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I noticed today just by chance that sometimes I write "/directory/file.extension" instead of "directory/file.extension" and that both seem to work sometimes. It seemed as though "directory/file.extension" worked every time among HTML, JavaScript, and PHP. In some cases, PHP did not like "/directory/file.extension" such as when using include.

In general is it better not to use the forward slash among HTML, JavaScript, and PHP? Does it matter for HTML and JavaScript?

I'm looking for an explanation as to why or why not more so than just a confirmation.

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marked as duplicate by Mogsdad, BenSwayne, tkanzakic, soon, Florian Peschka Jun 4 '13 at 7:32

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You got one of the tags right. One is a relative path and one is an absolute path. –  Blender Jun 4 '13 at 1:30
Didn't realize that a path starting with / was still absolute even without http://domain, thanks –  asimes Jun 4 '13 at 1:42

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up vote 1 down vote accepted

If a path doesn't begin with / it is a relative URL. This means that the actual pathname is determined based on the URL of the document that contains the URL. So if you have a page with URL /dir1/dir2/dir3/file.extension, and it contains a link to directory/file2.ext2, clicking on the link will go to /dir1/dir2/dir3/directory/file2.ext2. But if that same link were in a page with URL /dir1/file.extension it would go to /dir1/directory/file2.ext2.

Relative URLs are useful when you have a collection of pages that you want to move around as a unit, such as copying them from a development environment to production. As long as the relationships between all the files stay the same, the links between them will work.

If the path begins with /, it's called an absolute URL (strictly speaking, it should also contain the protocol, such as http:, and the server name // It will be interpreted from the server's document root, no matter where the link appears. Absolute URLs are useful for referencing files that are not part of the same collection. For instance, you might have a Javascript library that's used by pages at various levels in your document hierarchy.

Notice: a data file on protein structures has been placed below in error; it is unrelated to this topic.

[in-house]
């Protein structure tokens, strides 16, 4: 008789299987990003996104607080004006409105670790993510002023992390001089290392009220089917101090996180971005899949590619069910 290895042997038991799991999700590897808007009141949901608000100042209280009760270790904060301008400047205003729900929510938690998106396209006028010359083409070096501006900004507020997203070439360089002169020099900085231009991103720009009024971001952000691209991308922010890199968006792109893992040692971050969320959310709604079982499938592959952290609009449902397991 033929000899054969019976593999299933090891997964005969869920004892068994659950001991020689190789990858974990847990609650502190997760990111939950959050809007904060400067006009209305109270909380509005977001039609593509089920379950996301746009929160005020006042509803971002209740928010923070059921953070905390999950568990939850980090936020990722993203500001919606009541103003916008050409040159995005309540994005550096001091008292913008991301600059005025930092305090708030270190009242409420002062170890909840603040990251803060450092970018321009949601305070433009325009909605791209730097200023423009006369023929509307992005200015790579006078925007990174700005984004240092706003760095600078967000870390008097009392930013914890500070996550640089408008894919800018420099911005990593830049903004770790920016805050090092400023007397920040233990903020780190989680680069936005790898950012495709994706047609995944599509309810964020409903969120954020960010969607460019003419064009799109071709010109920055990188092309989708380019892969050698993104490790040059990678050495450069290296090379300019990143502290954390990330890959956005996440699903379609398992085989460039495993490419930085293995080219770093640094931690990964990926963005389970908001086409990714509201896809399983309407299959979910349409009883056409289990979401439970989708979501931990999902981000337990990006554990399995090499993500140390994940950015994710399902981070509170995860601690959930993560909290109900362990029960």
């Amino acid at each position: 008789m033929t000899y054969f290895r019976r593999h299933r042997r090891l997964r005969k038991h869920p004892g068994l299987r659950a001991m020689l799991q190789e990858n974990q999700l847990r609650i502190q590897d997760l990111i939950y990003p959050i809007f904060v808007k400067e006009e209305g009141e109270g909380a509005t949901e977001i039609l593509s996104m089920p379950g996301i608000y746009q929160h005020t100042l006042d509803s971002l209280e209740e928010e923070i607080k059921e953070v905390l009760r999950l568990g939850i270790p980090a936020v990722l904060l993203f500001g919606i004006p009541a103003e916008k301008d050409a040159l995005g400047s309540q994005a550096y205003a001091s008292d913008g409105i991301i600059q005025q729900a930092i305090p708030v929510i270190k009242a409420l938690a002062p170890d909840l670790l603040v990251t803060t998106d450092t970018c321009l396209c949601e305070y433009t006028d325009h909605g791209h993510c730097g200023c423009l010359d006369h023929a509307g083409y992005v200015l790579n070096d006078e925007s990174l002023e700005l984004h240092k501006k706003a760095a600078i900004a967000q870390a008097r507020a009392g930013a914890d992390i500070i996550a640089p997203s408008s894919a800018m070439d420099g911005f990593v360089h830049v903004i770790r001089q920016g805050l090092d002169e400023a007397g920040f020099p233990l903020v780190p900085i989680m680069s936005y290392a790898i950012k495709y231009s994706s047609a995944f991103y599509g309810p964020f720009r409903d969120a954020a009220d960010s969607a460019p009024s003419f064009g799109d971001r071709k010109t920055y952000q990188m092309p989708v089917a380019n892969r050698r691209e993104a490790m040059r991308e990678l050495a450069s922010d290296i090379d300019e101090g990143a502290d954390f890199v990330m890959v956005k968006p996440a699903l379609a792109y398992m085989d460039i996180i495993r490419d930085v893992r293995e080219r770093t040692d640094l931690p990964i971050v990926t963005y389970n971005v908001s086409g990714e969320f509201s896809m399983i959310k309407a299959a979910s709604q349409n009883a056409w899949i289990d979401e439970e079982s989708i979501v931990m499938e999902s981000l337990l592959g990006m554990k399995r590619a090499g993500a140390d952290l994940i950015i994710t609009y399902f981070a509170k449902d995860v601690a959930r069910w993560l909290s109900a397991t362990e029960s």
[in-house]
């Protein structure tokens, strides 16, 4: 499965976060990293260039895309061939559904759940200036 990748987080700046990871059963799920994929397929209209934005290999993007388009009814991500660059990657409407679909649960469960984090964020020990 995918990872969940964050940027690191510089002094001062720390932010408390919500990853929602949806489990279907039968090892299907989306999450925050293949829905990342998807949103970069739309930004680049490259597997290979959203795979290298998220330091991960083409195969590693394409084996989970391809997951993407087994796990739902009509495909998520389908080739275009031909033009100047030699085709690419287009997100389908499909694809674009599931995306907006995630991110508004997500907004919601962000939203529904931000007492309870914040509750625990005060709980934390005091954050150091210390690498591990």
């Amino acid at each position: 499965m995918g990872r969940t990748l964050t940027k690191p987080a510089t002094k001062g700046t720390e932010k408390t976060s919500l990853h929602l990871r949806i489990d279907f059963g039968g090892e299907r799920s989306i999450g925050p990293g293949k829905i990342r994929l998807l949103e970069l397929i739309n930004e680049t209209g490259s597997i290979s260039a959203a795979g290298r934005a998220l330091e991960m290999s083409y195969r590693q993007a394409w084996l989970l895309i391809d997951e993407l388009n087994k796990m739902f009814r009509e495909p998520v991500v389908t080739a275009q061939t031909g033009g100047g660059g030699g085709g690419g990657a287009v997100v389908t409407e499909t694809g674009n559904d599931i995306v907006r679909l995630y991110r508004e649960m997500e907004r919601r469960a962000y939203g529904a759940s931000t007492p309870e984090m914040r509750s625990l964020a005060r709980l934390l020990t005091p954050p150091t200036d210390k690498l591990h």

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Thank you. In my case the files I was working with were at the root so I guess include with the / needed the protocol and server name before it to work but worked fine without the /. –  asimes Jun 4 '13 at 1:39
@asimes: Your guess is wrong. It's because the path beginning with / assumes you're opening a file under your docroot. For example, you have a file /var/www/fruit/mango.php and it includes /orange.php and your docroot is /var/www. PHP will try to open /var/www/orange.php which doesn't exist. But if it includes orange.php instead (no /) then php will try to open /var/www/fruit/orange.php which does exist. –  slebetman Jun 4 '13 at 3:35
So then is / the same as ./? –  asimes Jun 4 '13 at 5:26
Yes, they're equivalent. It's just like typing pathnames on Unix -- the directory of the URL is analogous to the working directory. –  Barmar Jun 4 '13 at 5:33
Thanks again, I'm going to stick with the relative ones but good to know –  asimes Jun 4 '13 at 5:34

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